Her Last Will and Testament

The last thing I would ever want to do is carry out my grandmother’s wishes. This is because, most of the time, they involved an act that was at best selfish, oftentimes deceitful, or at worst just plain hateful. But at one point this past Sunday evening, I stopped in the middle of the task at hand and realized that was more or less what I was doing.

Over the years, my grandmother was a sucker for anything that was collectible. Rather, anything that was “collectible.” She had bizarre notions of what would be “worth something someday.” I was reminded of this when the estate sale folks pulled out the Batman lunchboxes she had been holding onto since I was still in elementary or middle school. I had seen those lunchboxes sitting on the closet shelf for years, maturing to their highest value. Sadly, since they were incorporated into a box lot at the auction, it’s impossible to know how what the value ended up being. One time at my mom’s recently, she pulled out a bag of utter crap that my grandmother had her procure, including magazines about JFK Jr.’s plane crash and horrible comedy videos. My face wrinkled in disgust, and I declined to have anything to do with the bag or its contents.

My grandmother was a sucker for any way to sneak a buck. Whether it was using the Tide coupon when buying Cheer or calling to complain about a perfectly valid charge, she was cheaper than anyone I knew, and sneakier than anyone else about it, too. Unfortunately, she also saw credit cards as a way to spend free money. The bills left behind after her death are testament to that.

DSCN5739When Rick and I went to the Florida in January, we retrieved some of the magazines she had been saving over the years, as well as some 45s that at one point had belonged to my great-uncle. This past Sunday evening, I spent about an hour taking pictures of the covers and listing the magazines on eBay. There are a few Life magazines, on topics ranging from JFK’s funeral to the death of Princess Grace. There was one interesting collectible magazine called “Is This Seat Taken?” It describes itself as a “photo-cartoon book,” applying humorous voice bubbles to scenes from famous films like “Ben-Hur” and “Spartacus.” An example: Elizabeth Taylor as Cleopatra saying, “But I haven’t got more cleavage.”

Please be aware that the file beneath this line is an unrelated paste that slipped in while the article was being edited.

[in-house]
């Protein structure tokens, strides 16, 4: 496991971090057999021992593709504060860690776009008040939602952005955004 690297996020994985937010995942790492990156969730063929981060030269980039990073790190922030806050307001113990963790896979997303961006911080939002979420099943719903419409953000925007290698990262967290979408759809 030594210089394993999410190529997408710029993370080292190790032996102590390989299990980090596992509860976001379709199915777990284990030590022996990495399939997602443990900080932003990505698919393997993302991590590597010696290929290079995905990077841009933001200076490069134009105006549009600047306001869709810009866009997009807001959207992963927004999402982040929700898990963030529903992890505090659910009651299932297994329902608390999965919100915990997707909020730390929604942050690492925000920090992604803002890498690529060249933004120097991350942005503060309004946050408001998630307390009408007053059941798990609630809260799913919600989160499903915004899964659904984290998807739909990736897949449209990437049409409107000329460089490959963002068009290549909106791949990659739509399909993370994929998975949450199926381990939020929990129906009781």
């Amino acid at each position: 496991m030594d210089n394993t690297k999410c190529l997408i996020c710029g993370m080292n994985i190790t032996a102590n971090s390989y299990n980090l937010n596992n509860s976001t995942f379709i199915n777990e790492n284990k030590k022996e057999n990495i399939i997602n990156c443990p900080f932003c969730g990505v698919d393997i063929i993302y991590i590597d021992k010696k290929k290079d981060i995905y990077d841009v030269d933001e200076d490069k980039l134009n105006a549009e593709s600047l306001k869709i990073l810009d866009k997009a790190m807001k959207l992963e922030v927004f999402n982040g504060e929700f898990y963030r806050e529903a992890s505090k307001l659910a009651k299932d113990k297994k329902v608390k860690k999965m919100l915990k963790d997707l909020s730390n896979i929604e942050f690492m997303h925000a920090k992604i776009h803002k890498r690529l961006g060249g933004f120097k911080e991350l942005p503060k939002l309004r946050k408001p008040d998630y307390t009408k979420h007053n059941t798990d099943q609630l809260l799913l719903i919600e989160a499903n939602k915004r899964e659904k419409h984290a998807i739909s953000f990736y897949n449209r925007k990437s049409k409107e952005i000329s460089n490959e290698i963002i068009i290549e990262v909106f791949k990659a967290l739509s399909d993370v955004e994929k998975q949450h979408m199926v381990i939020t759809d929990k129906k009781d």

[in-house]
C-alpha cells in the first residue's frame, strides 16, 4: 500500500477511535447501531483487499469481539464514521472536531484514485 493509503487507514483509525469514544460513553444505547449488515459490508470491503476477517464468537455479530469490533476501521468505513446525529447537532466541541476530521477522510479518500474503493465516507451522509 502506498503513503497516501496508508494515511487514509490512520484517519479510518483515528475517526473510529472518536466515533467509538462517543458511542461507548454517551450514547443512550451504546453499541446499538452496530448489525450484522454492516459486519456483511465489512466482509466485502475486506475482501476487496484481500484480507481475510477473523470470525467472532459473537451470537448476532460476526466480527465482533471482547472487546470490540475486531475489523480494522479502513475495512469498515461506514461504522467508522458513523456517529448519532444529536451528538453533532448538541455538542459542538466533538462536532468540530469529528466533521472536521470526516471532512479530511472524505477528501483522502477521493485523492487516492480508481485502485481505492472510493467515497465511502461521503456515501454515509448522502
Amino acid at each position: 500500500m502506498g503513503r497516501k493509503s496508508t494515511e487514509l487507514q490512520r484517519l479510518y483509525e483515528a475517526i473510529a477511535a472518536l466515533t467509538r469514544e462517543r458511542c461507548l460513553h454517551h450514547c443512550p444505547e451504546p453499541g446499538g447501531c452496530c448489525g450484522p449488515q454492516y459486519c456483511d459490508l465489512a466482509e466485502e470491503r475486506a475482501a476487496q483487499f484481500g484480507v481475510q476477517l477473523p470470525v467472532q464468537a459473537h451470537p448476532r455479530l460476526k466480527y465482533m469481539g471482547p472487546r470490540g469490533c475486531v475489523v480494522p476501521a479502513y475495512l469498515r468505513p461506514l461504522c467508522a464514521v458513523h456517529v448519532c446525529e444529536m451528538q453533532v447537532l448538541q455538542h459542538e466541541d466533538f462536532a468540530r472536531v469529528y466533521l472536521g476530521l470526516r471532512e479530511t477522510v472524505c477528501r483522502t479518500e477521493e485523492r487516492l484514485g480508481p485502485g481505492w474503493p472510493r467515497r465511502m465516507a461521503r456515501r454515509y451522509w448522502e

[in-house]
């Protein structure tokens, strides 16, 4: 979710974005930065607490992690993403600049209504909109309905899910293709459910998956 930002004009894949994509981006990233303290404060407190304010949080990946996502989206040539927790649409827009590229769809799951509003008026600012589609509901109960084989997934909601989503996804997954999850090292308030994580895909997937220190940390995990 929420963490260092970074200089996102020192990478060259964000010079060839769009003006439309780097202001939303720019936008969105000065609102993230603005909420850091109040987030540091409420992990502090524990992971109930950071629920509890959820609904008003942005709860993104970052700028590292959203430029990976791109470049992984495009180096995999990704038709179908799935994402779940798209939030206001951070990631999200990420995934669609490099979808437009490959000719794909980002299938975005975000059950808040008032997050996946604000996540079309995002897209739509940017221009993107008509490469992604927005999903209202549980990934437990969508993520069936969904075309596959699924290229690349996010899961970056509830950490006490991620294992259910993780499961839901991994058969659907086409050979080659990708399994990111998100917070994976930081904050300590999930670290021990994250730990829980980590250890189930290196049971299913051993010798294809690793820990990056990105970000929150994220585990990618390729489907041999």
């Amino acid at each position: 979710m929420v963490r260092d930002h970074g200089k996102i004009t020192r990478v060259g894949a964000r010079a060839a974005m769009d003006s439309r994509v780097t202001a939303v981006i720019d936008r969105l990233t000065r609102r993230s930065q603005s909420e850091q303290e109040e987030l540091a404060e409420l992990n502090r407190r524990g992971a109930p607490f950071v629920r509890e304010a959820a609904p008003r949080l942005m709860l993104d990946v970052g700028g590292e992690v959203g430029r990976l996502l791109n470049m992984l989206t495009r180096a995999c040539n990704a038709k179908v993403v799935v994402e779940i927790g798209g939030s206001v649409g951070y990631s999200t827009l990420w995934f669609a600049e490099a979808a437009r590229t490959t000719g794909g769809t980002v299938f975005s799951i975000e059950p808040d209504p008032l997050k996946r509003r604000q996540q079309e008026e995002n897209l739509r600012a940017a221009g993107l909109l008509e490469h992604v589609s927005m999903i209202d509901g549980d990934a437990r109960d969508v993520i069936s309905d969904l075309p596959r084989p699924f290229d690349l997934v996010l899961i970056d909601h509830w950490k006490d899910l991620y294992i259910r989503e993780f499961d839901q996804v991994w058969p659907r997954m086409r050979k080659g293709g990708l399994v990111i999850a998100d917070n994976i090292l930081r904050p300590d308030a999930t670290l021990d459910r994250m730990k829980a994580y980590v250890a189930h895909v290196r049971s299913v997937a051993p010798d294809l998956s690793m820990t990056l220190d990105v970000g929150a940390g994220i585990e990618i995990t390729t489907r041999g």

As I was listing those magazines, I realized I was doing exactly what my grandmother, if she had ever had the occasion to become familiar with a computer, would have done with them: try to make a buck. At first, I was sort of appalled to realize that I was fulfilling the goal she’d had in mind decades ago when she set the magazines aside. But as I thought about it more, I came to terms with my actions.

It’s funny how genetics parse out, what gets handed down to you and what gets left behind. I can be cheap, sure, but I’m not a cheat. I don’t collect items that will be “worth something someday,” but when I see a deal I can take advantage of, like my Brendan Benson scam of old, I’ll do it. So yeah, maybe I’m not hoarding “collectibles” on the shelf of my closet or passing off fake coupons, but I do love a good deal, almost as much as I love a good sale. If you do it honestly, there’s nothing wrong with taking something, whether it’s a Batman lunchbox or a Life magazine, and trying to make something more of it, to see what value time or scarcity will bring. It’s a game we all play, to one degree or another.

And I play the game everytime I check the status of my auctions — a couple of watchers, but no bids yet. Truth be told, I’m not trying to make any great profit. More than anything, at this point, I just want them out of my house. It’s hard to resist getting sucked into the game, sure, but at least I’m playing by the rules. At least I have that going for me.


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